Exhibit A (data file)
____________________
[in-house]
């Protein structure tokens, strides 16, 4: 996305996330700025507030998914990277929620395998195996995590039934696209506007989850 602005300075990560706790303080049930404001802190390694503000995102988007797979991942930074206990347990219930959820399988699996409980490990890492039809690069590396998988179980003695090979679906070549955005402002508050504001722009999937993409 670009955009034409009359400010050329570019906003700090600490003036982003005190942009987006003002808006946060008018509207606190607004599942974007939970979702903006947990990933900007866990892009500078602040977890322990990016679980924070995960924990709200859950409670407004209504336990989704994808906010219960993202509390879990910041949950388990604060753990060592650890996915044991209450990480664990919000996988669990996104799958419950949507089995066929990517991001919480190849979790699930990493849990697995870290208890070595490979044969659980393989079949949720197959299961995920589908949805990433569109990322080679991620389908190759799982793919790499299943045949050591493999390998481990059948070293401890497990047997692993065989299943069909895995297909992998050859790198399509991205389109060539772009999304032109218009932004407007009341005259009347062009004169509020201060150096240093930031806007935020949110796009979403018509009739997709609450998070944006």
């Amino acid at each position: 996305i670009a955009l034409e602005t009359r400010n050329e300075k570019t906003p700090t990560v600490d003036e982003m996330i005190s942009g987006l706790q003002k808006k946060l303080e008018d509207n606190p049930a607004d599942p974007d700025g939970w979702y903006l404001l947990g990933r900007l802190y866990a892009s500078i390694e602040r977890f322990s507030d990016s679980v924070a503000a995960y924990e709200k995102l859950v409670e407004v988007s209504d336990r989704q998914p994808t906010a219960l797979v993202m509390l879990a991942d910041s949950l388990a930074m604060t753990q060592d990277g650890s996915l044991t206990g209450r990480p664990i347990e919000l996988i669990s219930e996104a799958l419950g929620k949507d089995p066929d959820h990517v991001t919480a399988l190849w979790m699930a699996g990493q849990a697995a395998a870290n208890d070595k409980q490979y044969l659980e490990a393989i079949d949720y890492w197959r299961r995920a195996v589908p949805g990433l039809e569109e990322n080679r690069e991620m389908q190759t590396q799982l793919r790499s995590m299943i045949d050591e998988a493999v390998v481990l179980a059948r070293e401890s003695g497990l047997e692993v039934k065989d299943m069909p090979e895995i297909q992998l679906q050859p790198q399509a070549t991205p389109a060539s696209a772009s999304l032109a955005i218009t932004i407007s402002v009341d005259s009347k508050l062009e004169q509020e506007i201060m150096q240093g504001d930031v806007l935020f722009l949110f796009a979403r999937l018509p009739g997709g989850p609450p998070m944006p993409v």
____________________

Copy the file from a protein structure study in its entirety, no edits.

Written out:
[in-house]
């Protein structure tokens, strides 16, 4: 996305996330700025507030998914990277929620395998195996995590039934696209506007989850 602005300075990560706790303080049930404001802190390694503000995102988007797979991942930074206990347990219930959820399988699996409980490990890492039809690069590396998988179980003695090979679906070549955005402002508050504001722009999937993409 670009955009034409009359400010050329570019906003700090600490003036982003005190942009987006003002808006946060008018509207606190607004599942974007939970979702903006947990990933900007866990892009500078602040977890322990990016679980924070995960924990709200859950409670407004209504336990989704994808906010219960993202509390879990910041949950388990604060753990060592650890996915044991209450990480664990919000996988669990996104799958419950949507089995066929990517991001919480190849979790699930990493849990697995870290208890070595490979044969659980393989079949949720197959299961995920589908949805990433569109990322080679991620389908190759799982793919790499299943045949050591493999390998481990059948070293401890497990047997692993065989299943069909895995297909992998050859790198399509991205389109060539772009999304032109218009932004407007009341005259009347062009004169509020201060150096240093930031806007935020949110796009979403018509009739997709609450998070944006």
């Amino acid at each position: 996305i670009a955009l034409e602005t009359r400010n050329e300075k570019t906003p700090t990560v600490d003036e982003m996330i005190s942009g987006l706790q003002k808006k946060l303080e008018d509207n606190p049930a607004d599942p974007d700025g939970w979702y903006l404001l947990g990933r900007l802190y866990a892009s500078i390694e602040r977890f322990s507030d990016s679980v924070a503000a995960y924990e709200k995102l859950v409670e407004v988007s209504d336990r989704q998914p994808t906010a219960l797979v993202m509390l879990a991942d910041s949950l388990a930074m604060t753990q060592d990277g650890s996915l044991t206990g209450r990480p664990i347990e919000l996988i669990s219930e996104a799958l419950g929620k949507d089995p066929d959820h990517v991001t919480a399988l190849w979790m699930a699996g990493q849990a697995a395998a870290n208890d070595k409980q490979y044969l659980e490990a393989i079949d949720y890492w197959r299961r995920a195996v589908p949805g990433l039809e569109e990322n080679r690069e991620m389908q190759t590396q799982l793919r790499s995590m299943i045949d050591e998988a493999v390998v481990l179980a059948r070293e401890s003695g497990l047997e692993v039934k065989d299943m069909p090979e895995i297909q992998l679906q050859p790198q399509a070549t991205p389109a060539s696209a772009s999304l032109a955005i218009t932004i407007s402002v009341d005259s009347k508050l062009e004169q509020e506007i201060m150096q240093g504001d930031v806007l935020f722009l949110f796009a979403r999937l018509p009739g997709g989850p609450p998070m944006p993409v």